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Meaningfully exploring blackness on instagram

The way we curate and consume online content is pivotal to how we perceive life, culture and ourselves. Lately, due to the recent resurgence of the Black Lives Matter movement, an abundance of Black suffering and trauma has come to the fore. Now more than ever, it is essential to shed light on and absorb Black history, Black stories, and Black culture in meaningful ways. We are reminded of the importance of reclaiming the Black and African narratives. Our Instagram feeds can equip us with small yet empowering ways to engage with the realities of Black life.

Here are some platforms that are doing this beautifully.

Blackarchivesco

Captures Black life through the ages and in doing so immortalises its significance. We are taken to the far corners of the globe to observe important black moments to write into our own knowledge of history. A series of black and white photographs transport us into what London’s Notting Hill Carnival of 1983 looked like. It shows us that a mere glimpse into the past is powerful enough to evoke genuine feelings of nostalgia for a time that we may not have walked the earth (but perhaps would have loved to).

Their ‘Where are they now’ highlight is dedicated to updated images with current information on their subjects. It manages to reconcile the dissonance of the past and the present, adding nuance and meaning that goes beyond a one-dimensional story.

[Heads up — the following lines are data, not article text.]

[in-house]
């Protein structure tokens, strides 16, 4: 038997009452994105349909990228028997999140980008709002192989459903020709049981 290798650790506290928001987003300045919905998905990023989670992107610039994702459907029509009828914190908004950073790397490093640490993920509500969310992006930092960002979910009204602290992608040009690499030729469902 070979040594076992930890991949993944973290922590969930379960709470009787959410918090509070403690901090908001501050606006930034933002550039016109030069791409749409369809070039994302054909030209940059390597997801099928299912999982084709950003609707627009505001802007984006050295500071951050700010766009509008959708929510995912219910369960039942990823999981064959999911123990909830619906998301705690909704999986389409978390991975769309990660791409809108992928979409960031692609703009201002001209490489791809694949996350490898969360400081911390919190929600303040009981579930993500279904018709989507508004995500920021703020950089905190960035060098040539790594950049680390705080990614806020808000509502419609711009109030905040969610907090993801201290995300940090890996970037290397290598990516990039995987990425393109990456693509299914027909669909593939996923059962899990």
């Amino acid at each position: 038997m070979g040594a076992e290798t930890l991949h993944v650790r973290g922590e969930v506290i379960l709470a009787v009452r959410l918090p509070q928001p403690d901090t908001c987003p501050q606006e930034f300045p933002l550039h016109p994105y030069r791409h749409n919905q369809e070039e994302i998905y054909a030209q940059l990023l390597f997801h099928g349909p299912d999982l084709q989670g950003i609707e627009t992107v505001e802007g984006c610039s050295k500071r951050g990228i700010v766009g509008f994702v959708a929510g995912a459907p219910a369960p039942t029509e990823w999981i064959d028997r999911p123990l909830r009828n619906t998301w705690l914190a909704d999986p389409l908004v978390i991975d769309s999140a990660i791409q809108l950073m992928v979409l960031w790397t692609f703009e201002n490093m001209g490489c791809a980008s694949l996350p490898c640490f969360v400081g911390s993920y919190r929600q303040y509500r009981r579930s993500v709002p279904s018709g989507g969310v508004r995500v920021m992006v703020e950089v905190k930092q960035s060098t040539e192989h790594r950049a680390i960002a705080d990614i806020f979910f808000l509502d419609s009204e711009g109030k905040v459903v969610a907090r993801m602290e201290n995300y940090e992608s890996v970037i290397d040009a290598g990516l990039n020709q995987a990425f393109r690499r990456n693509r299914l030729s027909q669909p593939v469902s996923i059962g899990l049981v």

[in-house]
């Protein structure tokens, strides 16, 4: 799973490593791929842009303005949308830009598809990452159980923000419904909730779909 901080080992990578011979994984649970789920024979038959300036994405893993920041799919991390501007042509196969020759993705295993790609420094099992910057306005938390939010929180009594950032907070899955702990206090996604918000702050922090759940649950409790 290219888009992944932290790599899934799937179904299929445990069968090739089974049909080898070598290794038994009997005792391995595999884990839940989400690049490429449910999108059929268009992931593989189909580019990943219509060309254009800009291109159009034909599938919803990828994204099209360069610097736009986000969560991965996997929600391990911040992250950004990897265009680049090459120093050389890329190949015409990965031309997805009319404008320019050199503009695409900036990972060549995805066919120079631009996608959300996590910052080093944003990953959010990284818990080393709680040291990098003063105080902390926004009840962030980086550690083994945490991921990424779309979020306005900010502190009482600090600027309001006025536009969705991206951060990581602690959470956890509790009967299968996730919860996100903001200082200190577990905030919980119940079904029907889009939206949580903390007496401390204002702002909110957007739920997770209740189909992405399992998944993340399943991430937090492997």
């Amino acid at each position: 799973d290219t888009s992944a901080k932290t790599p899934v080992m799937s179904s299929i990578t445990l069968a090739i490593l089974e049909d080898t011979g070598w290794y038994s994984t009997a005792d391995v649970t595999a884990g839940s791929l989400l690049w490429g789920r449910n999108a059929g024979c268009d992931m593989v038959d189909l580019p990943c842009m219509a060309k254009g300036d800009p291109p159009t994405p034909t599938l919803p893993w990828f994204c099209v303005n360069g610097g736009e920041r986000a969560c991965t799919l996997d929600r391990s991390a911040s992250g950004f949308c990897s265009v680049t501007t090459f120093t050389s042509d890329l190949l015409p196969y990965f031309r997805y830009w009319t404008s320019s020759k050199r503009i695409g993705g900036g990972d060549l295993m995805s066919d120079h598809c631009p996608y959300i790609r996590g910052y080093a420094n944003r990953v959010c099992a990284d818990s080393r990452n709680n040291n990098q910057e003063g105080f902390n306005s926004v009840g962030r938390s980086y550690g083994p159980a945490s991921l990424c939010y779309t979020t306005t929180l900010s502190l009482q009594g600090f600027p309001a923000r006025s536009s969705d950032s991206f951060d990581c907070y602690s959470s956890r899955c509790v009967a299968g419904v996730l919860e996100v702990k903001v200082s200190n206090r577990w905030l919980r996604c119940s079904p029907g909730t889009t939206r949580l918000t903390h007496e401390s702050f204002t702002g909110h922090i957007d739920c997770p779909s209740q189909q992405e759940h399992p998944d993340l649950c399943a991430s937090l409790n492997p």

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On June 27, 1924, Efua Sutherland, Ghanaian playwright, poet, teacher, and children’s author, who founded the Drama Studio in Accra (now the Writers’ Workshop in the Institute of African Studies, University of Ghana, Legon), was born in Cape Coast, Ghana. ‪•‬ After completing her studies at the Teacher Training College in Ghana, Sutherland went to England to do further work at Homerton College, Cambridge, and at the University of London’s School of Oriental and African Studies. Upon her return to Accra, she helped to establish the literary magazine “Okyeame,” founded the Experimental Theatre, which became the Ghana Drama Studio, and directed the University of Ghana’s traveling theatre group. ‪•‬ The Drama Studio produced a number of her plays, including the well-known “Foriwa” (1962), a play which stresses the alliance of new ways and old traditions, and “Edufa” (1967), based on Alcestis by Euripides. “The Marriage of Anansewa: A Storytelling Drama” appeared in 1975. Sutherland established the Drama Studio as a workshop for writers who wrote for children. ‪•‬ The studio soon became a training ground for Ghanaian playwrights. Sutherland herself wrote several works for children, including two animated rhythm plays, “Vulture! Vulture!” and “Tahinta” (both 1968), and two pictorial essays, “Playtime in Africa” (1960) and “The Roadmakers” (1961). ‪•‬ Many of Sutherland’s works were broadcast in Ghana on a popular radio program, “The Singing Net,” and most of her unpublished plays were performed by drama groups in Ghana. Many of her short stories can be described as rhythmic prose poems; one of her later plays, “Nyamekye,” a version of Alice in Wonderland, shows the influence of the folk opera tradition. Sutherland’s book of fairy tales and folklore of Ghana, “The Voice in the Forest,” was published in 1983.